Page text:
As noted last week, Practical Fragments has been on something of a crystallography binge. But according to polling, NMR is the most common fragment-finding method. And, according to a different poll, saturation transfer difference (STD) is the most popular NMR technique. Familiarity breeds complacency, and widespread assumptions go untested. A new paper in Front. Chem. by Jonas Aretz and Christoph Rademacher (Max Planck Institute and Freie Universität Berlin) suggests that this is a mistake.
In STD NMR, a protein is saturated by specific electromagnetic pulses, and the resulting magnetization transfers to bound ligands. Assuming that the bound ligands are in rapid equilibrium with ligands free in solution, this “saturation transfer” results in a reduction of NMR signal for the small molecule in the presence of protein compared to no protein. High affinity ligands will remain bound to the protein and thus be missed by STD NMR, but this is usually not relevant in FBLD, where most fragments bind with dissociation constants weaker than 10 µM.
A common assumption with STD NMR is that the strength of an STD signal increases with the affinity of the ligand (again, in affinity ranges between about 10 µM and 10 mM). Indeed, when STD NMR is used as part of a screening cascade, molecules showing the strongest effect are generally prioritized as hits. But is this assumption correct?
To find out, the researchers retrospectively analyzed a fragment screen against langerin, a carbohydrate-binding protein we discussed last year. When they plotted the STD amplification factor against the affinity (measured by SPR) for several dozen fragments, the resulting scatter plot showed no correlation.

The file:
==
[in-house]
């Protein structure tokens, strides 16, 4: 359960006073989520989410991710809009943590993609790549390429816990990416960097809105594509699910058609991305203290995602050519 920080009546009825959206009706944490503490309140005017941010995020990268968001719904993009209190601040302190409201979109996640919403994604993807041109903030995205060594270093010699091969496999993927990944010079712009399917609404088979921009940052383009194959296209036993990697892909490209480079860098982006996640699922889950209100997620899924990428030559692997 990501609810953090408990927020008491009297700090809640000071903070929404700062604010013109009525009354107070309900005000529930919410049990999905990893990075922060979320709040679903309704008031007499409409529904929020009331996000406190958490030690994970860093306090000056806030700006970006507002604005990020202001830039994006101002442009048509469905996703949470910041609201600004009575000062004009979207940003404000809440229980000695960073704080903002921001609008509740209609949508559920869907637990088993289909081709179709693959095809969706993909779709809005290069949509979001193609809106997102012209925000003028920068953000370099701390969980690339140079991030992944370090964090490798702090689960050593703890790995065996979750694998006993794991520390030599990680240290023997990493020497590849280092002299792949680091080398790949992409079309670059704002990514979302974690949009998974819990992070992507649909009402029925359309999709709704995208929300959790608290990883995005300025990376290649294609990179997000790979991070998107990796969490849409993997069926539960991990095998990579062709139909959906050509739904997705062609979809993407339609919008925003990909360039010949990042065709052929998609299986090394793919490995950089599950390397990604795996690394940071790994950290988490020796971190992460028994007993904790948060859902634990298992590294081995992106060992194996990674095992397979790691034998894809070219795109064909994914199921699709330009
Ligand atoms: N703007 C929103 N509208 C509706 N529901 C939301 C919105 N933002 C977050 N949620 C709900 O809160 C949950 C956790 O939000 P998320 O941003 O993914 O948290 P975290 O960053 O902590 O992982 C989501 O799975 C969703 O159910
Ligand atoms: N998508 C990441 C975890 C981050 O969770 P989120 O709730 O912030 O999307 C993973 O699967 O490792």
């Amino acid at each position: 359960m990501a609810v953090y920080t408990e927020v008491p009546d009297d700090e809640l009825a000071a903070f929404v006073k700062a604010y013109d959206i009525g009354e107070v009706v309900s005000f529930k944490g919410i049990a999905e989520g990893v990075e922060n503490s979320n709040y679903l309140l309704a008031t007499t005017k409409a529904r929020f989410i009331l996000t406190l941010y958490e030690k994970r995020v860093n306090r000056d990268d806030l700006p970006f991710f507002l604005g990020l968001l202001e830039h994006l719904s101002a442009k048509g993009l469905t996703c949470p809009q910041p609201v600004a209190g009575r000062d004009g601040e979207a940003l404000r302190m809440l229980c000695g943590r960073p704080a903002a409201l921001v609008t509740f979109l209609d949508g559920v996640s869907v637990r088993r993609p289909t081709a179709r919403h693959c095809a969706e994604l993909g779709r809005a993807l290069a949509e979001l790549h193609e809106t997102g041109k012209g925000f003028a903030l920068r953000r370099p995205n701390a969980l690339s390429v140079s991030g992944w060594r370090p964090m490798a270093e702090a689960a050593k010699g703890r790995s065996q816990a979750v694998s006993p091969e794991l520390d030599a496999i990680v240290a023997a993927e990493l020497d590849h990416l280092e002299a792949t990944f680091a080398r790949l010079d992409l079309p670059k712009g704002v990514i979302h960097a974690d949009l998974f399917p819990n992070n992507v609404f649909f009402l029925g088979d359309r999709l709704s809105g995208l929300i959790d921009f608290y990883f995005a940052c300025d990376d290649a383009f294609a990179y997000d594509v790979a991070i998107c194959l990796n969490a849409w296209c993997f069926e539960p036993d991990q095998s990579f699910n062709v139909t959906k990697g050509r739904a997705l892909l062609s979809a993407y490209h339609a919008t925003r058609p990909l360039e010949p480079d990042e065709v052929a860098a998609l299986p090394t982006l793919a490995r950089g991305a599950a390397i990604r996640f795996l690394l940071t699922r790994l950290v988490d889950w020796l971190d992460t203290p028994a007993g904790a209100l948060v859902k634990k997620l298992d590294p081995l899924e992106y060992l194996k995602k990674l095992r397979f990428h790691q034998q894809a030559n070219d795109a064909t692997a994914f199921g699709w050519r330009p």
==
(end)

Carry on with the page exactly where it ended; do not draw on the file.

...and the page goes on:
Recognizing that experimental errors could obscure a true correlation, the researchers ran virtual STD experiments using COmplete Relaxation and Conformational Exchange MAtrix (CORCEMA) theory. They used well-characterized fragments with published crystal structures and affinities for some dozen diverse proteins. As they conclude, “varying saturation time, receptor size, binding kinetics, and interaction site… there were no conditions in which the STD NMR amplification factor correlated unambiguously with affinity.”
But it gets worse. When the researchers explored the effects of binding kinetics, they found that ligands with slower on-rates or off-rates also had lower STD signals. Several groups have advocated prioritizing compounds with slower-off rates, yet these are the very compounds STD is most likely to miss.
All in all this paper could go some way toward explaining the sometimes poor correlation between different fragment-finding methods.
That said, I’m no NMR spectroscopist, so I’m certainly not as qualified to comment on the importance of this paper as someone like Teddy, who co-wrote this how-to guide for STD NMR. I’d be interested to hear what NMR folks think, and whether we should rethink use of STD. In any case, this work is a useful reminder that skepticism is a scientific virtue.